The Commission is resurrecting its Penalty Offense Authority, found in Section 5 of the Federal Trade Commission Act, to ensure that bad actors pay a price when they break the law. By sending a Notice of Penalty Offenses to the institutions, which represent the largest for-profit colleges and vocational schools across the country, the companies operating these colleges will be on notice that they could incur significant sanctions for engaging in certain unlawful practices.

The notice outlines a number of practices that the FTC has previously found to be unfair or deceptive, and notes that these practices could lead to civil penalties of up to $43,792 per violation.

A full list of the institutions that received the Notice from the FTC is available on the FTC’s website. A school’s presence on this list does not reflect any assessment as to whether they have engaged in deceptive or unfair conduct.

10/07/2021

Treasury targets CJNG members

Yesterday, Treasury announced that OFAC had designated Mexican nationals Aldrín Miguel Jarquín Jarquín, José Jesús Jarquín Jarquín, César Enrique Díaz de León Saucedo, and Fernando Zagal Antón under the the Foreign Narcotics Kingpin Designation Act (Kingpin Act). These four individuals are members of the Cártel de Jalisco Nueva Generación (CJNG) operating through the port of Manzanillo in Colima, Mexico and the surrounding areas. CJNG, a violent Mexico-based organization, is responsible for trafficking a significant proportion of the fentanyl and other deadly drugs that enter the United States.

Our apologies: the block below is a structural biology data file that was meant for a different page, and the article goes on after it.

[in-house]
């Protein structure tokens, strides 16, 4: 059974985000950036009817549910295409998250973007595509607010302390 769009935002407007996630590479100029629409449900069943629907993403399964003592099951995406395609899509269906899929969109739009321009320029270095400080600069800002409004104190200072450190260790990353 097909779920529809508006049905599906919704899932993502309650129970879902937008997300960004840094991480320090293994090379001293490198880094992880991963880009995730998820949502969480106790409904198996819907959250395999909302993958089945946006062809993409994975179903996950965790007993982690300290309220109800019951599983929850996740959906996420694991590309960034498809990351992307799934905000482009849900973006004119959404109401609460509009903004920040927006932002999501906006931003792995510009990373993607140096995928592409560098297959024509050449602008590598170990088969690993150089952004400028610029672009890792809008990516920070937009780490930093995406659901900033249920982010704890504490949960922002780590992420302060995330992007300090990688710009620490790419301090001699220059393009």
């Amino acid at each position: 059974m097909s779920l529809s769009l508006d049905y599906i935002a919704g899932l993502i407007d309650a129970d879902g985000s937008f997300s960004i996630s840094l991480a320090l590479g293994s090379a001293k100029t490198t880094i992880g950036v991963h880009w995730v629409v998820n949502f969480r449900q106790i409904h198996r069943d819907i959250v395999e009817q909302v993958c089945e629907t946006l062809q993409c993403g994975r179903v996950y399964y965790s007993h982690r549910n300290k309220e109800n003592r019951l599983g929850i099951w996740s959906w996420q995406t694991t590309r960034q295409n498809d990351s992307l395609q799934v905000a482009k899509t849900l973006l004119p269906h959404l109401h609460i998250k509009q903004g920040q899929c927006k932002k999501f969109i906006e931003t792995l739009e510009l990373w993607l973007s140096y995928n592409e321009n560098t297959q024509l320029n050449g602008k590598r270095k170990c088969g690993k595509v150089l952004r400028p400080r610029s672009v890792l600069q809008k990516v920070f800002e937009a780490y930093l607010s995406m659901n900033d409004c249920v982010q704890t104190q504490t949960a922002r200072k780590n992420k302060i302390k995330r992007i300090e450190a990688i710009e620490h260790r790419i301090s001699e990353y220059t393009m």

As a result of OFAC’s action, all property and interests in property of the designated individuals or entities that are in the United States or in the possession or control of U.S. persons must be blocked and reported to OFAC. OFAC’s regulations generally prohibit all transactions by U.S. persons or persons within (or transiting) the United States that involve any property or interests in property of designated or otherwise blocked persons.